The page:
Research supported by this grant in recent years has focused on what we have defined as the non-heme iron reductive paradigm for combating oxidative and nitrosative stress. This novel paradigm involves reductive scavenging of toxic reduced oxygen and nitrogen species by a group of bacterial and archaeal non-heme iron enzymes. Genetic evidence associates the functions of these enzymes in numerous bacterial and archaeal species. Based on genome sequences, these enzymes are found predominantly in air-sensitive bacteria, including those that constitute the majority of the normal human gut flora as well as human pathogens. These enzymes may protect against the oxidative and nitrosative burst of macrophages, which is the human host's initial response to infection. In the present renewal proposal, one specific aim focuses on the mechanism of reductive nitric oxide scavenging by a novel enzyme containing a combination of flavin and diiron cofactors at its active site. Single turnover experiments will be used to identify the Fe-NO species formed upon reactions of the diiron sites with nitric oxide and to determine their catalytic relevance. These themes are then logically extended to bacterial O2 sensing and signaling, induction of biofilm formation and virulence, all involving bacterial non-heme iron proteins. Enzymes from Vibrio cholerae, the bacterium causing epidemic cholerae, catalyzing formation and decay of the bacterial """"""""second messenger"""""""", cyclic-di-guanosine monophosphate, are the focus in these latter two specific aims. These enzymes are widespread in bacteria but have not been found in higher eukaryotes. Inhibitors of these enzymes could, therefore, constitute new classes of antibiotics. Intelligent design of antibiotics requires an understanding of their catalytic and/or sensing/signaling mechanisms. These mechanisms are the overall goal of this research.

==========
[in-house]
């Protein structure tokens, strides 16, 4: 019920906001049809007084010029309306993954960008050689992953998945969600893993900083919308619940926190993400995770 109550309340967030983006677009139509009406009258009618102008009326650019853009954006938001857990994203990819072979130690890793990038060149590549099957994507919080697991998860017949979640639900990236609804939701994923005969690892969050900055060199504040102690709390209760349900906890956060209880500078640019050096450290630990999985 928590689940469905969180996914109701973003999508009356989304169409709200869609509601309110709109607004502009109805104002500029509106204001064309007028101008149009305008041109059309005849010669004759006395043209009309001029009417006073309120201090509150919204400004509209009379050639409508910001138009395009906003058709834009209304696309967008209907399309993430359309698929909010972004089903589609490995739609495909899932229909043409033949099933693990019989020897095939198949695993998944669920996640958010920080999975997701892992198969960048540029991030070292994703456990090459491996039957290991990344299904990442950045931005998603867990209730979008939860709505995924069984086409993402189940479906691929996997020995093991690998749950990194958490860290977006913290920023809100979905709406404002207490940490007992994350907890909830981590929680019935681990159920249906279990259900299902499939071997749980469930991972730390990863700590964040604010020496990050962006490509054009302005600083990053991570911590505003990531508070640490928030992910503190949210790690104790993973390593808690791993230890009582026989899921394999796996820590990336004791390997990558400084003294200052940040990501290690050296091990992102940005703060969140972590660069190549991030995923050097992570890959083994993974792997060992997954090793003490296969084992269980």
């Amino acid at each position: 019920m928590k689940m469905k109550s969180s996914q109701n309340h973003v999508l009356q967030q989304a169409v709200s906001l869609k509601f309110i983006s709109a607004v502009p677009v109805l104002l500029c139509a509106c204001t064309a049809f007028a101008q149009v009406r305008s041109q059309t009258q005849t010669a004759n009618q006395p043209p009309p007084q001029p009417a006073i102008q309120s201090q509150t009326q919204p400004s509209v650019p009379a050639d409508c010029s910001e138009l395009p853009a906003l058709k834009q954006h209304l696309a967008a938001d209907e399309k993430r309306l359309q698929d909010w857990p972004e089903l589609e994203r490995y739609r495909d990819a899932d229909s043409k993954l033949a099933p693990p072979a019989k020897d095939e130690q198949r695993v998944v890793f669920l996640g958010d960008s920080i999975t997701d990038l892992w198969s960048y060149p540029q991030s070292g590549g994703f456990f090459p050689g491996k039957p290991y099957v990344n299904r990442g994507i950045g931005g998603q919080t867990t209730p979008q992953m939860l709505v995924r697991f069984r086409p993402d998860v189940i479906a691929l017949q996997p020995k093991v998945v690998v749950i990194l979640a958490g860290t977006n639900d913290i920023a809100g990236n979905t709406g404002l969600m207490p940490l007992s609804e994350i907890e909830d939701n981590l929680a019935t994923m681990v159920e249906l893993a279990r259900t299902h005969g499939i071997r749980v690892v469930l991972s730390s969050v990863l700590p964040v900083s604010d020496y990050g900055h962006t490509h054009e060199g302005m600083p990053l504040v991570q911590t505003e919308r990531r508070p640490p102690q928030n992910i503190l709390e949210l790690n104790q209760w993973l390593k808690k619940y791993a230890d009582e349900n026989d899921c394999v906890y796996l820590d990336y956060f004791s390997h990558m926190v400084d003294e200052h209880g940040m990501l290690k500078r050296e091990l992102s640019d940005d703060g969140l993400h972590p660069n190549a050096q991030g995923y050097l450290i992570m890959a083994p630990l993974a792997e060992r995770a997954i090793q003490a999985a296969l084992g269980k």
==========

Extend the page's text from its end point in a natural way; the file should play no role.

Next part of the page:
Public Health Relevance

The enzymes proposed for study may provide protection to pathogenic bacteria against the oxidative and nitrosative burst of macrophages, which is the human host's initial response to infection. Sensing/signaling proteins from Vibrio cholerae, the bacterium causing epidemic cholera, are prominently featured in the proposed research. When the structure and function of these enzymes is understood, inhibitors of these enzymes could be designed as new classes of antibiotics.

National Institute of Health (NIH)
National Institute of General Medical Sciences (NIGMS)
Research Project (R01)
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Special Emphasis Panel (ZRG1-BCMB-B (03))
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Anderson, Vernon
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University of Texas Health Science Center San Antonio
Schools of Arts and Sciences
San Antonio
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Miner, Kyle D; Kurtz Jr, Donald M (2016) Active Site Metal Occupancy and Cyclic Di-GMP Phosphodiesterase Activity of Thermotoga maritima HD-GYP. Biochemistry 55:970-9
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